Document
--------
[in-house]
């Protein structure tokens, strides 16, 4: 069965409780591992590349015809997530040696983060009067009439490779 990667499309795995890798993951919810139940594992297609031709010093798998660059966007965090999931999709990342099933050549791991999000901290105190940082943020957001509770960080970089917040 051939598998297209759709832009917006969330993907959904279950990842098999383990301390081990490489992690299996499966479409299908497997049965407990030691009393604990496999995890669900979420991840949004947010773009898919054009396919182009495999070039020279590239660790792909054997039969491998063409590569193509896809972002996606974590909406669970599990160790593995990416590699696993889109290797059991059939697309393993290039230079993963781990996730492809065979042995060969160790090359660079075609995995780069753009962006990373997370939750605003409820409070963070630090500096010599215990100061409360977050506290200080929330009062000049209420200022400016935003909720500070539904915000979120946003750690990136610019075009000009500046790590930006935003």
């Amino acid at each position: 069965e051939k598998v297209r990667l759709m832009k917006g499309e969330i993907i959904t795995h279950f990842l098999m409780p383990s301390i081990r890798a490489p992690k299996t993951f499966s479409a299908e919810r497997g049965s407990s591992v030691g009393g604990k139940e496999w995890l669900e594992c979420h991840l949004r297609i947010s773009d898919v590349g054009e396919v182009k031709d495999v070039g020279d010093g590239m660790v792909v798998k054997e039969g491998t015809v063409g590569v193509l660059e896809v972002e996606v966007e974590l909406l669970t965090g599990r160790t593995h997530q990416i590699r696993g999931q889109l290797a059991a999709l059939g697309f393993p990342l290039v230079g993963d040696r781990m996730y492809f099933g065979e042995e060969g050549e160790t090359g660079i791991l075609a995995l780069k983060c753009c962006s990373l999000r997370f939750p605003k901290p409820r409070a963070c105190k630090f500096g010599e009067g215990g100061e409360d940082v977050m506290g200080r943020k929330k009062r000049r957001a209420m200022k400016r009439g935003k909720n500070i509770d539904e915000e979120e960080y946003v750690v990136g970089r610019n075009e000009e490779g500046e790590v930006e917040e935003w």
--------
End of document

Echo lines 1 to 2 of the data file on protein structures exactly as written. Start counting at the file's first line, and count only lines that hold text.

[in-house]
């Protein structure tokens, strides 16, 4: 069965409780591992590349015809997530040696983060009067009439490779 990667499309795995890798993951919810139940594992297609031709010093798998660059966007965090999931999709990342099933050549791991999000901290105190940082943020957001509770960080970089917040 051939598998297209759709832009917006969330993907959904279950990842098999383990301390081990490489992690299996499966479409299908497997049965407990030691009393604990496999995890669900979420991840949004947010773009898919054009396919182009495999070039020279590239660790792909054997039969491998063409590569193509896809972002996606974590909406669970599990160790593995990416590699696993889109290797059991059939697309393993290039230079993963781990996730492809065979042995060969160790090359660079075609995995780069753009962006990373997370939750605003409820409070963070630090500096010599215990100061409360977050506290200080929330009062000049209420200022400016935003909720500070539904915000979120946003750690990136610019075009000009500046790590930006935003």